Venezuela's Meltdown Continues

From Bad to Worse

A demonstrator wearing a Venezuelan national flag to cover his face walks in front of a burning van during a protest against President Nicolas Maduro's government in San Cristobal, Venezuela, March, 2016.  Carlos Eduardo Ramirez / Reuters

Just a decade ago, much of the political left in Latin America and beyond still admired Venezuela’s ambitious socialist project. They applauded President Hugo Chávez and hailed Venezuela’s socialism as an appealing alternative to market-based approaches. Today, few dispute that it has failed. Venezuela now faces an economic and humanitarian disaster, and the situation is only getting worse.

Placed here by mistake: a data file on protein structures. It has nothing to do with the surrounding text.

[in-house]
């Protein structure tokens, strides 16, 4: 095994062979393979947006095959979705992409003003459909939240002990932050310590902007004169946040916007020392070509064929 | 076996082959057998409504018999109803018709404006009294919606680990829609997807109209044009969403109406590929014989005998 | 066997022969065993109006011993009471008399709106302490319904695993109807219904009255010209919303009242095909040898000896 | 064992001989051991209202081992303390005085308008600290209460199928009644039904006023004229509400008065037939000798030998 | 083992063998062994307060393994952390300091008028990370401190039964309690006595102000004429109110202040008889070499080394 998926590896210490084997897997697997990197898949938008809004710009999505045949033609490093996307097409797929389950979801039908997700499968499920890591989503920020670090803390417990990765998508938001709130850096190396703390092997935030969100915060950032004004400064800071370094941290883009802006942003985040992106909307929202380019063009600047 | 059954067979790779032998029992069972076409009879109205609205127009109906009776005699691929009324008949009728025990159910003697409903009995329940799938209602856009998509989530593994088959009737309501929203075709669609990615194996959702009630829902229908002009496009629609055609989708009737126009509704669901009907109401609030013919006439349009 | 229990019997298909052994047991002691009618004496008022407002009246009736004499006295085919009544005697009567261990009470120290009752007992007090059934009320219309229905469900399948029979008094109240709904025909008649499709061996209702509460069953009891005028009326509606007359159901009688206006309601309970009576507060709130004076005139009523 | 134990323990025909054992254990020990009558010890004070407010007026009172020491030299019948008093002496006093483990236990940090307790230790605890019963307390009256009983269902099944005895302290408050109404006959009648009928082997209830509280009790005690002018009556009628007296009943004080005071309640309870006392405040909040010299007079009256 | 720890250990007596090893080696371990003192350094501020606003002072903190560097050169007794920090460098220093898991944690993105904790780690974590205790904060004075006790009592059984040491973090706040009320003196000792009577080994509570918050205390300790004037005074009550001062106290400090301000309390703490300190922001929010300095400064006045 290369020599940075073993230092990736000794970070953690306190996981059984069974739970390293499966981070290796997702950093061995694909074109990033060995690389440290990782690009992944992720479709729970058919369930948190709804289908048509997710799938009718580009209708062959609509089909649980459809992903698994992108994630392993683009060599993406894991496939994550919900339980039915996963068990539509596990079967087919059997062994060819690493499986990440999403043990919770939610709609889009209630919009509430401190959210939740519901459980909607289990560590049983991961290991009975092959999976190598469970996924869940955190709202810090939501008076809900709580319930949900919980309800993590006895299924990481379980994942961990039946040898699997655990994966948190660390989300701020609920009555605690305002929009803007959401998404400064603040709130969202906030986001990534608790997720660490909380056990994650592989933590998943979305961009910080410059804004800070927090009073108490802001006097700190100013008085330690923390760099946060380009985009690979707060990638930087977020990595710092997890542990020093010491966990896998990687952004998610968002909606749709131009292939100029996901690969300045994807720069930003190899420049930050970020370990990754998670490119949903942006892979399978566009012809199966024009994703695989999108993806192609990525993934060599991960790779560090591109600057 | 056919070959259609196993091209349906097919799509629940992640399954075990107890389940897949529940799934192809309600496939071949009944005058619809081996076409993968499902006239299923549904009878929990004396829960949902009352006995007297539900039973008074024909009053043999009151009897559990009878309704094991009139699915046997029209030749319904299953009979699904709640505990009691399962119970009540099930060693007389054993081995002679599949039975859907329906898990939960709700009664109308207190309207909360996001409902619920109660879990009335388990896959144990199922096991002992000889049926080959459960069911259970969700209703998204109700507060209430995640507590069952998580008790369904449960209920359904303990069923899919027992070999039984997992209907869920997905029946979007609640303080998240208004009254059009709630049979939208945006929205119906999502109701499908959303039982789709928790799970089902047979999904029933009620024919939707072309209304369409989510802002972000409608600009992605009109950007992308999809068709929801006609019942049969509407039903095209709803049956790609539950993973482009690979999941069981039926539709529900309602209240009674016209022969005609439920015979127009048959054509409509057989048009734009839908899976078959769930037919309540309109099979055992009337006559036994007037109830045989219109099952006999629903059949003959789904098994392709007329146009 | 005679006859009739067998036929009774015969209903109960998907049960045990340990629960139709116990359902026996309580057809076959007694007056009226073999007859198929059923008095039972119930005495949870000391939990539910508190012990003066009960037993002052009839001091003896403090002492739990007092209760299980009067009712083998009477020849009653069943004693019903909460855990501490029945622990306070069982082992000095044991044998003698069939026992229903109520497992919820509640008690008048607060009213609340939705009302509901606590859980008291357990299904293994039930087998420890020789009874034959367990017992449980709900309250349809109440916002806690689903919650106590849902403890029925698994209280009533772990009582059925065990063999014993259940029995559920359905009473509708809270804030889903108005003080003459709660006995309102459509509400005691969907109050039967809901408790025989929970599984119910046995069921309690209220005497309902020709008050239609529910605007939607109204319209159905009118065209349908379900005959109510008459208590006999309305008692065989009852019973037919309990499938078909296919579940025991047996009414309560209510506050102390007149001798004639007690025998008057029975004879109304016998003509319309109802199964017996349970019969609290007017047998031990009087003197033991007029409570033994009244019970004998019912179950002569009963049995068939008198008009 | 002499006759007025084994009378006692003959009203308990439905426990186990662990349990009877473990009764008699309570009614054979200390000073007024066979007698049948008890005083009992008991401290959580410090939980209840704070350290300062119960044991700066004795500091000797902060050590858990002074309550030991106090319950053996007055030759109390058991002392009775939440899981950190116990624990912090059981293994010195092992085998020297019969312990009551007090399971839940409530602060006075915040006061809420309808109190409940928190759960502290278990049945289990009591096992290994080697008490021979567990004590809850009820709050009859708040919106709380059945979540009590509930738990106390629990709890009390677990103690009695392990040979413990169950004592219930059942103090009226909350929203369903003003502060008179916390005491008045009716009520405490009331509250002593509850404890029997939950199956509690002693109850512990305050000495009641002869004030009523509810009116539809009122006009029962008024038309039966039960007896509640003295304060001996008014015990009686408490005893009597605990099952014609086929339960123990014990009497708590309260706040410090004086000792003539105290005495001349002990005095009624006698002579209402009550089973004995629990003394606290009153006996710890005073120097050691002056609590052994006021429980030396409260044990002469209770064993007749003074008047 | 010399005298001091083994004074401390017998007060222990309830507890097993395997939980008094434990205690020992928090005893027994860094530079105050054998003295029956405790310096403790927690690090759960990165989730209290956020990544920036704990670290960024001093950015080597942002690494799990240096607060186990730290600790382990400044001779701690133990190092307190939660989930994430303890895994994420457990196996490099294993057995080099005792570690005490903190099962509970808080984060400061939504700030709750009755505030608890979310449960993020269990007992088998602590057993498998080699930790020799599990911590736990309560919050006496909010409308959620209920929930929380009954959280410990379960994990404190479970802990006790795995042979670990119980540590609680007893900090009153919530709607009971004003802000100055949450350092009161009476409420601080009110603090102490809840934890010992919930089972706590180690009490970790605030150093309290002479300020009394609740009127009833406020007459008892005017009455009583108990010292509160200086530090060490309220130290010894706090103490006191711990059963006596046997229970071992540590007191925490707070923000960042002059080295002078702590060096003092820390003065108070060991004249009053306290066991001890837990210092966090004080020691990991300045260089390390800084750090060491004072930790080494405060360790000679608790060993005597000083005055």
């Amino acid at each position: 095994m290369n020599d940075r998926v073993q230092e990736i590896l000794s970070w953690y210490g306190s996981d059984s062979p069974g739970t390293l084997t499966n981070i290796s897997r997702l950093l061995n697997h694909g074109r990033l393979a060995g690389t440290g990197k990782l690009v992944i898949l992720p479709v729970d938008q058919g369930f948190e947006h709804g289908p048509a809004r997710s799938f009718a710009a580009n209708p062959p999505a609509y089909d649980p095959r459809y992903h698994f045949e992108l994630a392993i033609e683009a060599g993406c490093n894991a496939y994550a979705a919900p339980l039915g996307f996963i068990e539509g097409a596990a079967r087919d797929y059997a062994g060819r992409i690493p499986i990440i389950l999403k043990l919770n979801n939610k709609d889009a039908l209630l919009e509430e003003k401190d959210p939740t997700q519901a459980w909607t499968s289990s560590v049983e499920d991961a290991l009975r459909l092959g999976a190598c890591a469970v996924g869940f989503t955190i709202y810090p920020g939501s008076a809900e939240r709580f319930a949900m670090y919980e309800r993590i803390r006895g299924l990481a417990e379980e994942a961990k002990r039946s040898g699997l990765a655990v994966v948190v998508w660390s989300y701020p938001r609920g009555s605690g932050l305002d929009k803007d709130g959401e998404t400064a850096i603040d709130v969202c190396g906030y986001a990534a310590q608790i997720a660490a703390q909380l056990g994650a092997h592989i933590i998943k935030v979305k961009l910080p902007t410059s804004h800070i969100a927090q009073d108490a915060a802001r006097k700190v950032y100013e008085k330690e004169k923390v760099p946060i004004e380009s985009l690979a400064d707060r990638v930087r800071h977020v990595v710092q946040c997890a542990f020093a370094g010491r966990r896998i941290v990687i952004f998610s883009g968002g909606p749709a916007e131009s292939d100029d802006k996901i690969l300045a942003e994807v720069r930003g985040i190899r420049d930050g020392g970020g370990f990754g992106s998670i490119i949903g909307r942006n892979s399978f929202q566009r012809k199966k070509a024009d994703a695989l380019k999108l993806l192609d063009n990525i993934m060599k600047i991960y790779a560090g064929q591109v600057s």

According to the International Monetary Fund (IMF), the economy contracted ten percent last year, and it is projected to shrink at least eight percent this year. Inflation is forecast to reach 700 percent. All over the country, energy shortages leave the streets in darkness for hours every day. The capital, Caracas, has one of the highest murder rates in the world. And in a country with a barely functioning health system, an estimated 400,000 people have contracted the Zika virus, and the numbers keep rising.

All of this in the country

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